The following settings are available in the Windows application framework properties section when the project is a Windows Presentation Foundation application. These options are available only if the Enable application framework check box is selected. The options listed in this table are available only for WPF applications or WPF browser applications. They are not available for WPF User Control or Custom Control libraries.

Shutdown mode

This property is applicable only to Windows Presentation Foundation applications.

Select On explicit shutdown to specify that the application exit when you explicitly call Shutdown.

Select On last window close to specify that the application exit when the last window closes or when you explicitly call Shutdown. This is the default setting.

Select On main window close to specify that the application exit when the main window closes or when you explicitly call Shutdown.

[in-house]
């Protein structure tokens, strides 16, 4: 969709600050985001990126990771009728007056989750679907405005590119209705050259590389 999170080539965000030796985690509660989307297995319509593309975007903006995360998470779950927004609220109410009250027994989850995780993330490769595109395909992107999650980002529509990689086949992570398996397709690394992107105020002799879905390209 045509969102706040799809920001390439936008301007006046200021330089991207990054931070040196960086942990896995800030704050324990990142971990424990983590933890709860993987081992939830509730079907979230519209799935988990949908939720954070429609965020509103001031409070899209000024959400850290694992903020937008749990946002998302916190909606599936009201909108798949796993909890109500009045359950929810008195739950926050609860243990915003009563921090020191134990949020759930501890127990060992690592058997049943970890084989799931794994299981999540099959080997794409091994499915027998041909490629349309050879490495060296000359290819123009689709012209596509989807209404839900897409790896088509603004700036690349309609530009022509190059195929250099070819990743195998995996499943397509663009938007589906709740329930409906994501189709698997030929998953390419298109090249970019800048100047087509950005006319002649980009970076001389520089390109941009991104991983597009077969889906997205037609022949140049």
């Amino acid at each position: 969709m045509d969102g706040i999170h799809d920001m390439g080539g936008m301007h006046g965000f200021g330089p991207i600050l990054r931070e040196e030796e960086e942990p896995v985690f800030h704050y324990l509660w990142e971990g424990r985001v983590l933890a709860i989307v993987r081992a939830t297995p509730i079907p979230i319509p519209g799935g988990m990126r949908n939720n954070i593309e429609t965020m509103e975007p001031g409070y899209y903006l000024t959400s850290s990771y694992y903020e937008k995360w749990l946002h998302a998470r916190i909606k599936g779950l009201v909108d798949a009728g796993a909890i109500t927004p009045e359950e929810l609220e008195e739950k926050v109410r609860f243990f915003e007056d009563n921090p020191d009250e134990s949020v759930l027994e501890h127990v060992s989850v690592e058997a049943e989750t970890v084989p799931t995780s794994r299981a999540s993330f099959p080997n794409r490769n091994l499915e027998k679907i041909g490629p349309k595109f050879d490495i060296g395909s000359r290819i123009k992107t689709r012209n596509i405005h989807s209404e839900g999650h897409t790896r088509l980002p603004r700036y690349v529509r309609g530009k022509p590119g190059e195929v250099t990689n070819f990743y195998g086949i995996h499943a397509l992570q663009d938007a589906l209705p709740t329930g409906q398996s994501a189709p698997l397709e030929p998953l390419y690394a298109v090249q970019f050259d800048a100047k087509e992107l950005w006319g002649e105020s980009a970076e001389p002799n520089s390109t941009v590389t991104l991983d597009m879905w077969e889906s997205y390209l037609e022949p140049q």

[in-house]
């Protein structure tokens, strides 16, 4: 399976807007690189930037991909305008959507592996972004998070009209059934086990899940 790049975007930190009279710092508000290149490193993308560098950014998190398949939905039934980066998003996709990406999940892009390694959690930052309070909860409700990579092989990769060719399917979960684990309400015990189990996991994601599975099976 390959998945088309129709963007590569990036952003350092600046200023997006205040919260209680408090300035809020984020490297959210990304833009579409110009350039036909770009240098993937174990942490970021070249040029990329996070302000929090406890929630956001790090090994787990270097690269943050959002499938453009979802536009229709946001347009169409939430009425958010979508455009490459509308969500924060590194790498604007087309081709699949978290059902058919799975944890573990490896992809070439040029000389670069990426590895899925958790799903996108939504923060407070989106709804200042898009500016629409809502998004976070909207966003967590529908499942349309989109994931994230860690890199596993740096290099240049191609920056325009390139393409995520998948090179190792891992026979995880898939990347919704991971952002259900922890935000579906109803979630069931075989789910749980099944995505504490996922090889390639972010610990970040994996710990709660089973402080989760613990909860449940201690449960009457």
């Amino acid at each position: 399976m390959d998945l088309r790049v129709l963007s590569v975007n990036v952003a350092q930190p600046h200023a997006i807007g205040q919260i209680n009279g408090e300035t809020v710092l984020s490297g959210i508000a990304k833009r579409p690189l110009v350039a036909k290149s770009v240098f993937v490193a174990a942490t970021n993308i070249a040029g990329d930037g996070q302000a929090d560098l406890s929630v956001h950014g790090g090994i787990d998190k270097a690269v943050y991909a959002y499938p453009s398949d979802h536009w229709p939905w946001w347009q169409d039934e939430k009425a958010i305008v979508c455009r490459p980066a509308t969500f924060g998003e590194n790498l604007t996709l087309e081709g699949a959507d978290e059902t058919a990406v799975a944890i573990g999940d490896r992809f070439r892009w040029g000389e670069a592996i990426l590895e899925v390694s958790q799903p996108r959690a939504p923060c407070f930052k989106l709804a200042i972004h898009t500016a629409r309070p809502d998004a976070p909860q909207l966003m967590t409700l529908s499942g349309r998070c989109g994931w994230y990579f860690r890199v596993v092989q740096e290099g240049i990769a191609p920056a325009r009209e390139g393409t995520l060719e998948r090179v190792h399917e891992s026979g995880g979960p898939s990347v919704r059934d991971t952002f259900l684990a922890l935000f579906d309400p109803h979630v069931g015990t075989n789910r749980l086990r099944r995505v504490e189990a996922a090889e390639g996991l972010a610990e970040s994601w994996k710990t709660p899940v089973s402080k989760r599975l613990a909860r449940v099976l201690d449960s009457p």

For more information about using this setting, see Shutdown

Edit XAML

Click this button to open and modify the application definition file (Application.xaml) in the XAML editor. When you click this button, Application.xaml opens at the application definition node. You might have to edit this file to perform certain tasks, such as defining resources. If the application definition file does not exist, the Project Designer creates one.

View Application Events

Click this button to display the Application partial class file (Application.xaml.vb) in a code editor. If the file does not exist, the Project Designer creates one with the appropriate class name and namespace.

The Application object raises events when certain application state changes occur (for example, on application startup or shutdown). For a full list of the events that this class exposes, see Application. These events are handled in the user code section of the Application partial class.